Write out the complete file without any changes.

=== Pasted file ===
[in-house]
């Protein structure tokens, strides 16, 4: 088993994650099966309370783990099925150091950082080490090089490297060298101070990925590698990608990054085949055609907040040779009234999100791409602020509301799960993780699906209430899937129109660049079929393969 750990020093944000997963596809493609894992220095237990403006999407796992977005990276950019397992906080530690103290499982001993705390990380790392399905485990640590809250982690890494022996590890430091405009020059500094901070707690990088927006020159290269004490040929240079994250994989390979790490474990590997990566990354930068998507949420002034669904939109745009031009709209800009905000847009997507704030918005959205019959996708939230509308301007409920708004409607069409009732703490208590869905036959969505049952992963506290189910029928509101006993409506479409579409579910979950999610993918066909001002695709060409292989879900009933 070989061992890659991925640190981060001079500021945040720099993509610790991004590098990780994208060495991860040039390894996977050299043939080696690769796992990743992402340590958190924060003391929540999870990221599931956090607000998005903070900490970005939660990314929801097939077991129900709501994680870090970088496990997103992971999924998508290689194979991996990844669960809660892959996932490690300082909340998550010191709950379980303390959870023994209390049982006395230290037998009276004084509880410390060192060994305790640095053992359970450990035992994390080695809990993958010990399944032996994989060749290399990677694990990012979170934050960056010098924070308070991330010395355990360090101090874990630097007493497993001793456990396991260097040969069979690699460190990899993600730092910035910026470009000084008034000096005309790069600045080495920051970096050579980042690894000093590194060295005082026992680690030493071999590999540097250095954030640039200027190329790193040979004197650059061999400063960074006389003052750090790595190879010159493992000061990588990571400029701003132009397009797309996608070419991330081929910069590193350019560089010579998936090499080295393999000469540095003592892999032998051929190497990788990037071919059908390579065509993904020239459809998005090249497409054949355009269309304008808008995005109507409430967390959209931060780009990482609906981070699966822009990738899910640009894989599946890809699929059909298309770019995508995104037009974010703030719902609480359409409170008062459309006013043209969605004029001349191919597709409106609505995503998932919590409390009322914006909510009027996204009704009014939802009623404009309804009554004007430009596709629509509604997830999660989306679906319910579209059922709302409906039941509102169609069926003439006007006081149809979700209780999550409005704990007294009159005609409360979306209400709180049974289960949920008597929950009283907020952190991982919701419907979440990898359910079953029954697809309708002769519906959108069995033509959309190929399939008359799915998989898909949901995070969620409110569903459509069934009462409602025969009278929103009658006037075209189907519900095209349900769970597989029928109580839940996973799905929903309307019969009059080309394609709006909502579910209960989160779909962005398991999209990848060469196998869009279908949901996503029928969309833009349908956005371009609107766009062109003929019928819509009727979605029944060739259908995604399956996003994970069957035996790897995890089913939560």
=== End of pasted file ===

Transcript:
[in-house]
């Protein structure tokens, strides 16, 4: 088993994650099966309370783990099925150091950082080490090089490297060298101070990925590698990608990054085949055609907040040779009234999100791409602020509301799960993780699906209430899937129109660049079929393969 750990020093944000997963596809493609894992220095237990403006999407796992977005990276950019397992906080530690103290499982001993705390990380790392399905485990640590809250982690890494022996590890430091405009020059500094901070707690990088927006020159290269004490040929240079994250994989390979790490474990590997990566990354930068998507949420002034669904939109745009031009709209800009905000847009997507704030918005959205019959996708939230509308301007409920708004409607069409009732703490208590869905036959969505049952992963506290189910029928509101006993409506479409579409579910979950999610993918066909001002695709060409292989879900009933 070989061992890659991925640190981060001079500021945040720099993509610790991004590098990780994208060495991860040039390894996977050299043939080696690769796992990743992402340590958190924060003391929540999870990221599931956090607000998005903070900490970005939660990314929801097939077991129900709501994680870090970088496990997103992971999924998508290689194979991996990844669960809660892959996932490690300082909340998550010191709950379980303390959870023994209390049982006395230290037998009276004084509880410390060192060994305790640095053992359970450990035992994390080695809990993958010990399944032996994989060749290399990677694990990012979170934050960056010098924070308070991330010395355990360090101090874990630097007493497993001793456990396991260097040969069979690699460190990899993600730092910035910026470009000084008034000096005309790069600045080495920051970096050579980042690894000093590194060295005082026992680690030493071999590999540097250095954030640039200027190329790193040979004197650059061999400063960074006389003052750090790595190879010159493992000061990588990571400029701003132009397009797309996608070419991330081929910069590193350019560089010579998936090499080295393999000469540095003592892999032998051929190497990788990037071919059908390579065509993904020239459809998005090249497409054949355009269309304008808008995005109507409430967390959209931060780009990482609906981070699966822009990738899910640009894989599946890809699929059909298309770019995508995104037009974010703030719902609480359409409170008062459309006013043209969605004029001349191919597709409106609505995503998932919590409390009322914006909510009027996204009704009014939802009623404009309804009554004007430009596709629509509604997830999660989306679906319910579209059922709302409906039941509102169609069926003439006007006081149809979700209780999550409005704990007294009159005609409360979306209400709180049974289960949920008597929950009283907020952190991982919701419907979440990898359910079953029954697809309708002769519906959108069995033509959309190929399939008359799915998989898909949901995070969620409110569903459509069934009462409602025969009278929103009658006037075209189907519900095209349900769970597989029928109580839940996973799905929903309307019969009059080309394609709006909502579910209960989160779909962005398991999209990848060469196998869009279908949901996503029928969309833009349908956005371009609107766009062109003929019928819509009727979605029944060739259908995604399956996003994970069957035996790897995890089913939560």